This understated CD impresses me both for what it is and what it is not. ¡Cuba! is filled with the subtle guitar talents of Manuel Barrueco. He plays Hector Angulos' Cantos Yoruba de Cuba with a gentle mastery. This cycle is based on seven songs of the Yoruba people, who came to Cuba as slaves from Nigeria. The short songs are often slow with complex melodies that, once stated, dissolve into the mist. Ardevol's Sonata for Guitar is a more forceful piece with muscular chords competing with graceful Cuban triplets. The middle movement is a set of charming variations on a guajira, a Cuban country dance. You can almost picture the dancers spinning about in long skirts and wobbly straw hats.
Brouwer's two works on this CD, his Preludio and Rito de los Orishas ("Rite of the Goddesses") are interesting contrasts in an artist's growth. Preludio (Suite #2), composed in his teens, is lyrical, sweet, and filled with youthful longing. Rito de los Orishas is more in the modern vein, with choppy rhythmic progressions and arrhythmic takseems while the demons are vanquished and tenuous melodies as the people celebrate in three abstract dances.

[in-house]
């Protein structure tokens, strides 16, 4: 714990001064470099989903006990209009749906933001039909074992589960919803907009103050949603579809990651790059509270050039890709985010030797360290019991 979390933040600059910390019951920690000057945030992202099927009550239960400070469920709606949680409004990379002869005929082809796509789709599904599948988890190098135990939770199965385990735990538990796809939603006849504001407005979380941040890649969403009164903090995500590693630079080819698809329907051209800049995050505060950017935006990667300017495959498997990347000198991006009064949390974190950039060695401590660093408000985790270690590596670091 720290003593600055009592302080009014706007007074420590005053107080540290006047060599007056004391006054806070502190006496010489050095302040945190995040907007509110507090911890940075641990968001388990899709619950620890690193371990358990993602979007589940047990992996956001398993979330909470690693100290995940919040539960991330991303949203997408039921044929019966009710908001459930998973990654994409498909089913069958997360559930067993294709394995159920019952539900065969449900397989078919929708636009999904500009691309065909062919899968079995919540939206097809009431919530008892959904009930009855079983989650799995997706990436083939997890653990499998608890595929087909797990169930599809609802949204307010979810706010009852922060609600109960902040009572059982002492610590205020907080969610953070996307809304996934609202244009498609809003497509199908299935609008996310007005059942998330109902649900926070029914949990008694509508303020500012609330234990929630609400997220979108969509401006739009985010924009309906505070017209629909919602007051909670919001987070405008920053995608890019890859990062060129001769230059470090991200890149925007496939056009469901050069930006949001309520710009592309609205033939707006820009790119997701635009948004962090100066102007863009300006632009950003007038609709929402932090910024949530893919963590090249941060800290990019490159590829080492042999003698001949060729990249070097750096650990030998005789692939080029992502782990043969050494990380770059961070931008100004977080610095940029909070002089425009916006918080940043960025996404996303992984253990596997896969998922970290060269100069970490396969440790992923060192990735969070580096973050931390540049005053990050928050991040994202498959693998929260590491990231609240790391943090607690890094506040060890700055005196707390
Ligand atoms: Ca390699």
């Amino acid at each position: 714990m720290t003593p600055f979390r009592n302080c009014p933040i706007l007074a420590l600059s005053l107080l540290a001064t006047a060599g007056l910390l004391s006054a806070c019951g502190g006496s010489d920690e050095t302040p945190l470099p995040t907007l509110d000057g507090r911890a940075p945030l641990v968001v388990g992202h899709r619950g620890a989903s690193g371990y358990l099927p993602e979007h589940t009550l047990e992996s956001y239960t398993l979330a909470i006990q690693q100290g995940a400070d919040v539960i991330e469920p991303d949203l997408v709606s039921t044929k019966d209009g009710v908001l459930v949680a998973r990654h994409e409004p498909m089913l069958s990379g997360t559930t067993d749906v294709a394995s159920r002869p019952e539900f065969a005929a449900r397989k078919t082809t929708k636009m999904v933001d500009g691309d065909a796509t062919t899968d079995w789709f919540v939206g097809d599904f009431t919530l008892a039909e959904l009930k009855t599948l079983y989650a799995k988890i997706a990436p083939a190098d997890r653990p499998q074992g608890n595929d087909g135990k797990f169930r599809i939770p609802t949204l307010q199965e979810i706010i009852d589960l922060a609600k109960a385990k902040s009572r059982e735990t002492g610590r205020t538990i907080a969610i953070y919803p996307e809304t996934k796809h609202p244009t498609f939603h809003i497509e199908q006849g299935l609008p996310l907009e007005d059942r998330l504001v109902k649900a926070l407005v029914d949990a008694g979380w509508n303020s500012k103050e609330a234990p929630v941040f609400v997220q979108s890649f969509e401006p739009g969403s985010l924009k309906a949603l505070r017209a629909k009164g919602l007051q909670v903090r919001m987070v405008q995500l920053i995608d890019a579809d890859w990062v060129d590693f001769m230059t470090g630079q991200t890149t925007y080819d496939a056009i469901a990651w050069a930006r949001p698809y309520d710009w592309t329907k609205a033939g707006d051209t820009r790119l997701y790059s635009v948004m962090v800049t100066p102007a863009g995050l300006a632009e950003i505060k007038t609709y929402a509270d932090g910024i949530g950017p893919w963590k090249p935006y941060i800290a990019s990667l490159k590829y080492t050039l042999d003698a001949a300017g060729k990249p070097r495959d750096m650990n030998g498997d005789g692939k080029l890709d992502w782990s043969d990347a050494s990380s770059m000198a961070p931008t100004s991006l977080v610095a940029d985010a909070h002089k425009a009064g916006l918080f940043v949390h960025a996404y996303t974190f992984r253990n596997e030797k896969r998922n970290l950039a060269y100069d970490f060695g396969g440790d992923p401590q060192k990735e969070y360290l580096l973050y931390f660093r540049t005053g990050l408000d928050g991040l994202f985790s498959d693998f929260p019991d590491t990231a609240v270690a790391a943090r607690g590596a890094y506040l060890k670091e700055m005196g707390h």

¡Cuba! is not particularly dazzling. Barrueco doesn't play tour de force showcase pieces, nor does he draw attention to himself by choosing works only for complicated chord shifts and fancy finger picking. Lecuona's Afro-Cuban dance pieces, composed earlier in the century, are pure examples of folk art that Barrueco plays straight, without heavy stylistic innovations. It is not stirring or thrilling music, at least not the same way that guitar works by Paganini or Villa-Lôbos are. Nor do melodies linger in your head after you've heard them. However, this is not drive time or background music. The pieces are too highly crafted for such low levels of attention. They successfully create the moods they intend and are ideal for workday decompression, quiet candlelit dinners, and if you're lucky, lovemaking.
Copyright © 1999, Peter Bates